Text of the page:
The man appointed interim president of Guinea-Bissau by the side beaten in the December presidential election has stepped down because of death threats, less than two days after being nominated.
“Given the death threats against me and my bodyguards, I have decided to give up the role of interim president for which I was nominated, to avoid a bloodbath in Guinea-Bissau,” said Cipriano Cassama.
“I fear for my physical integrity,” he said in a press statement, less than 48 hours after he was appointed by the country’s historic ruling party, the PAIGC.
“My life and that of my family is in danger. I have no security,” he said, adding that soldiers had come for his bodyguards on Friday. But he said he would stay on as leader of the National Assembly.
The PAIGC has dominated political life since the former Portuguese colony won independence in 1974, and on Friday 54 of its deputies, out of the 102 parliamentary seats, appointed Cassama interim president.
Two rival contenders for the presidency have been battling to assume power since the December 29 run-off vote.
Opposition leader Umaro Sissoco Embalo 47, won 53.55 per cent of the votes in the second-round vote, according to the National Electoral Commission.
Domingos Simoes Pereira, 56, also from PAIGC, won 46.45 per cent but denounced the result as fraudulent.
The Supreme Court, responding to a petition by the PAIGC, ordered a check of the vote tally sheets, but this has failed to resolve the dispute, with a row breaking out between the Supreme Court and the election panel.
On Thursday, Embalo conducted his own presidential swearing-in ceremony and moved into the presidential palace, without waiting for a final ruling from the Supreme Court.
On Friday, he appointed Nuno Gomes Nabiam as prime minister after sacking the internationally recognised incumbent Aristides Gomes.
Embalo, a former prime minister who fell out with the ruling party, styled himself as the outsider in the election campaign. He has vowed to break with the decades-long domination of the PAIGC.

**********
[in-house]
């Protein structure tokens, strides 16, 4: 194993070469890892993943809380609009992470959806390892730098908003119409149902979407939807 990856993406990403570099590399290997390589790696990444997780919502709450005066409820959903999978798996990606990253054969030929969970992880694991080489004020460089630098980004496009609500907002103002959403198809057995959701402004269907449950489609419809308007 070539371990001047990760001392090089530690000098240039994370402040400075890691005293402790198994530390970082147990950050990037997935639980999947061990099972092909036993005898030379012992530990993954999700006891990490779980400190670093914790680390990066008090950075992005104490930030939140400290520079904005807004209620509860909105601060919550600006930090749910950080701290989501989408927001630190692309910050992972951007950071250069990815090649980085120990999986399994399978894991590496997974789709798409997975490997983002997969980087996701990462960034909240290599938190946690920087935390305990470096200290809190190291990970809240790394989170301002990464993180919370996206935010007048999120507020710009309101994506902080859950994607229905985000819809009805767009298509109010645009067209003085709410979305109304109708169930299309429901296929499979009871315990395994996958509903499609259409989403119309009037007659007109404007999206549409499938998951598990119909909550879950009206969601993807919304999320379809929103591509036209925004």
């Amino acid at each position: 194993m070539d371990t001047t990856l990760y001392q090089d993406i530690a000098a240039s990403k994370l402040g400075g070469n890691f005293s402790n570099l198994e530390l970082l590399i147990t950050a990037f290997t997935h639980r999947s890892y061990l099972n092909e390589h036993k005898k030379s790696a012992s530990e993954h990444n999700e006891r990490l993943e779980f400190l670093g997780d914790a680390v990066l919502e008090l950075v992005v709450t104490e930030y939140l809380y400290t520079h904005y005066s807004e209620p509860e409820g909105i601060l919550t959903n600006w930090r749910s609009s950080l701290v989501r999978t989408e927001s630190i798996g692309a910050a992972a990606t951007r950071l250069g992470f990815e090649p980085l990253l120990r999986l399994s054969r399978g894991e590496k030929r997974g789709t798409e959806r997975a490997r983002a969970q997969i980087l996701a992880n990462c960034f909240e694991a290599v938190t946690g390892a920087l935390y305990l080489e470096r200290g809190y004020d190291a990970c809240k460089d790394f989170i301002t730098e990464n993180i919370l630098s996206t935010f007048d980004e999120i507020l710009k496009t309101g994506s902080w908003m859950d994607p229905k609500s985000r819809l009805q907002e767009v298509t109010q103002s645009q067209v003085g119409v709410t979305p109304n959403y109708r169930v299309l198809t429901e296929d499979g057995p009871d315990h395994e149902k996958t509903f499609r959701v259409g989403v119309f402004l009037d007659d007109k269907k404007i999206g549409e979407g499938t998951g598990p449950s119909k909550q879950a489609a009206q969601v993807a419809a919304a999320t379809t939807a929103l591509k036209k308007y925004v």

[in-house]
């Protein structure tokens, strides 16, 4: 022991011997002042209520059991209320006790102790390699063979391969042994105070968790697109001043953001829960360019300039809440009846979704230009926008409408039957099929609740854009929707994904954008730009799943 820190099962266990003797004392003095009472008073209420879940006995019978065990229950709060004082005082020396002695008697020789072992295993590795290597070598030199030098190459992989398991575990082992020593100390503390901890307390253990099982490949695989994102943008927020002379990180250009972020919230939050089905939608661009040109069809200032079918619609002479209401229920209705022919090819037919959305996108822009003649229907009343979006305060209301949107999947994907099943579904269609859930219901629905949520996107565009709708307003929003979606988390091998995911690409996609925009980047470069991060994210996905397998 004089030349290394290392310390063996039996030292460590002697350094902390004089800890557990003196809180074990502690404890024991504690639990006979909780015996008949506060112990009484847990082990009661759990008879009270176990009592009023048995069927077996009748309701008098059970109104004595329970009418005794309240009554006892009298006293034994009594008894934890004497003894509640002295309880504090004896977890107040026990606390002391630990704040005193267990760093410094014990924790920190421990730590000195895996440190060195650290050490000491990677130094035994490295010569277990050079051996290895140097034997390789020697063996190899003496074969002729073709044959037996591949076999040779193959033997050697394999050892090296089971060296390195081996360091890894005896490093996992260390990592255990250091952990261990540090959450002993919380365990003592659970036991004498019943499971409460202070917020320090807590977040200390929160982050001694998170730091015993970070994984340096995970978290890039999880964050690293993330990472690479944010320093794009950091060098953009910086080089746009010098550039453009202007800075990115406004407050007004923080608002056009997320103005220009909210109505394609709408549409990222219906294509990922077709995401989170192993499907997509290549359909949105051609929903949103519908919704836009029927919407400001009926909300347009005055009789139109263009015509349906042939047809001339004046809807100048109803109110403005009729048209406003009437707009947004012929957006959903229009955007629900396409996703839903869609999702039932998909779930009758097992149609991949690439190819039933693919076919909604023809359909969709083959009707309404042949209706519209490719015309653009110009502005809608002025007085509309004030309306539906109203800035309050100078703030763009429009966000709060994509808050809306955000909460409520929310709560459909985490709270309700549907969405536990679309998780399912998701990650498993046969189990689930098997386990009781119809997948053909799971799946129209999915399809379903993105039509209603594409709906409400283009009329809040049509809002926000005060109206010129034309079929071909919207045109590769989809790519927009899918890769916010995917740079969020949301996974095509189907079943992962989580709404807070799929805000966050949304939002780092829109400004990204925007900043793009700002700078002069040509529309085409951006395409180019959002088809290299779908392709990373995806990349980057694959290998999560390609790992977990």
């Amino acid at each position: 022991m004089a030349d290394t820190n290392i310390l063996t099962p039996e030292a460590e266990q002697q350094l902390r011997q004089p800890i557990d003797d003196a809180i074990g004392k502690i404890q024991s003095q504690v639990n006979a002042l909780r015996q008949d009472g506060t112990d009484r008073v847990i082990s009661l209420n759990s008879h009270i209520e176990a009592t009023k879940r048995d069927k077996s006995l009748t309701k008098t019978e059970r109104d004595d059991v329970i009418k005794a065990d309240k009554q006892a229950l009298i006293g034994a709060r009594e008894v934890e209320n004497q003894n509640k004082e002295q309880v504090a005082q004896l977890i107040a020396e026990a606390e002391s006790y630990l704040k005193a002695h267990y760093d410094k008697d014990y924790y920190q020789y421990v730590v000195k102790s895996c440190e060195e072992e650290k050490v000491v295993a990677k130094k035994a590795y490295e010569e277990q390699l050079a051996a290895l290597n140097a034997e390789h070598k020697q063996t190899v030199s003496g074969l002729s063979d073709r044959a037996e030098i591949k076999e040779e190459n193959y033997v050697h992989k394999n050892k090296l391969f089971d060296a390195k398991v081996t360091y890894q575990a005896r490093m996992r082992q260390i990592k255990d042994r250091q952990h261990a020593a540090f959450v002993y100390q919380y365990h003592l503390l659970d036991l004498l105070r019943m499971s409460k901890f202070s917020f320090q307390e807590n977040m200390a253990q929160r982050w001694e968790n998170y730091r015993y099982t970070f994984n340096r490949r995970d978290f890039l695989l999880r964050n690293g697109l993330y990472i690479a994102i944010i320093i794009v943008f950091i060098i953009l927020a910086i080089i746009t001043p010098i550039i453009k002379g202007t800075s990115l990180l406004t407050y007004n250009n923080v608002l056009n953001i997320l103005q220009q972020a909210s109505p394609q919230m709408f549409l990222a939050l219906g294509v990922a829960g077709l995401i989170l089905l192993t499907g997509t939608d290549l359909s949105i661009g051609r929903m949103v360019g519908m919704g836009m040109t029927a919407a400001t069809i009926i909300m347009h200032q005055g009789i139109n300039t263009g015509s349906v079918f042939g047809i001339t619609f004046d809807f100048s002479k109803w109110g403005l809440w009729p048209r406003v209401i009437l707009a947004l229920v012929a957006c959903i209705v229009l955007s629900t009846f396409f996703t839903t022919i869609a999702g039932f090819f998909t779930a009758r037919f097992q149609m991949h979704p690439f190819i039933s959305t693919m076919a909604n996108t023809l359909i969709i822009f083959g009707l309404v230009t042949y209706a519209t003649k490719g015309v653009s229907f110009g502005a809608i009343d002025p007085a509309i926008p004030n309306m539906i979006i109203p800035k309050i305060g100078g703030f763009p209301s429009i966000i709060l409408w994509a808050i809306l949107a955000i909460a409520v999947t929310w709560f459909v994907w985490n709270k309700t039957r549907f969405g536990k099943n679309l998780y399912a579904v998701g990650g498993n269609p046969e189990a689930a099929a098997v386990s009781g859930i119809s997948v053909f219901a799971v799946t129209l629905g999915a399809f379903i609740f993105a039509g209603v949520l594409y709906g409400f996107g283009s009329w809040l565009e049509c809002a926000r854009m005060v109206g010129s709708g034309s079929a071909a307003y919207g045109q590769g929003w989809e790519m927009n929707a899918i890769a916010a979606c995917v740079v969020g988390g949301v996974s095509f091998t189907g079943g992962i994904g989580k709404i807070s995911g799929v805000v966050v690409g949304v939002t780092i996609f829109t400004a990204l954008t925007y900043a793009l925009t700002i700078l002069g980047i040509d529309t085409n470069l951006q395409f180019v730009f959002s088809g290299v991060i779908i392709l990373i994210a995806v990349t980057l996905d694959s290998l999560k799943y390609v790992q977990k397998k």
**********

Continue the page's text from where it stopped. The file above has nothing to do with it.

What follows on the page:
But after soldiers occupied the prime minister’s office on Friday evening, according to an AFP correspondent, Gomes denounced what he described as “attempted coup”, in a statement on his Facebook page.
Guinea-Bissau has suffered chronic instability since independence, with the army often playing a major role. The country has suffered four coups and 16 attempted coups since 1974, the last one in 2012.
One of the world’s poorest countries, it is also ranked as one of the most corrupt.
Drug traffickers use it as a transit point, moving cocaine in from Latin America towards Europe, with the suspected cooperation of army officers.
In the latest development, Guinea-Bissau’s newly sworn-in President Umaro Sissoco Embalo has now named Nuno Gomes Na Biam, a former presidential candidate, as the country’s new prime minister.
Biam’s appointment is a result of consensus, said Embalo, local media reported Saturday, quoting a presidential decree.
Biam ran as a candidate in the country’s presidential elections in late 2019 but was eliminated in the first round.
He rallied behind Embalo in the second round to compete with rival Domingos Simoes Pereira.
Embalo, 47, was sworn in Thursday by the parliament’s first Vice President Biam, defying a legal petition on official election results.
Several party leaders as well as outgoing President Jose Mario Vaz, attended the ceremony.
After his inauguration, however, Guinea’s parliament, where the Pereira’s party holds a majority, swore in Cipriano Cassama as interim president Friday, signaling a political crisis. Cassama resigned after 2 days.
Media reports said Embalo dismissed Aristides Gomes as prime minister Friday following Thursday’s swearing in ceremony.
Soldiers loyal to Embalo took control of national radio and public television buildings, and several public buildings including the government palace and the Palace of Justice in the capital of Bissau on Friday, according to a media report.
It said the army also surrounded offices of the former prime minister.
Embalo received 53.5% of votes during the election runoff held Dec. 29, against Pereira’s 46.45%, according to results announced by the National Election Commission.
But Pereira filed a petition to the Supreme Court challenging the results as rigged, whose final ruling is still pending.
Embalo belongs to Madem, an opposition party formed by PAIGC rebels. Pereira is also a former prime minister. Vaz was the first president of Guinea-Bissau in 25 years to have finished his term without being ousted in a military coup.
Guinea-Bissau witnessed multiple coup attempts since independence from Portugal in 1973, four of which were successful.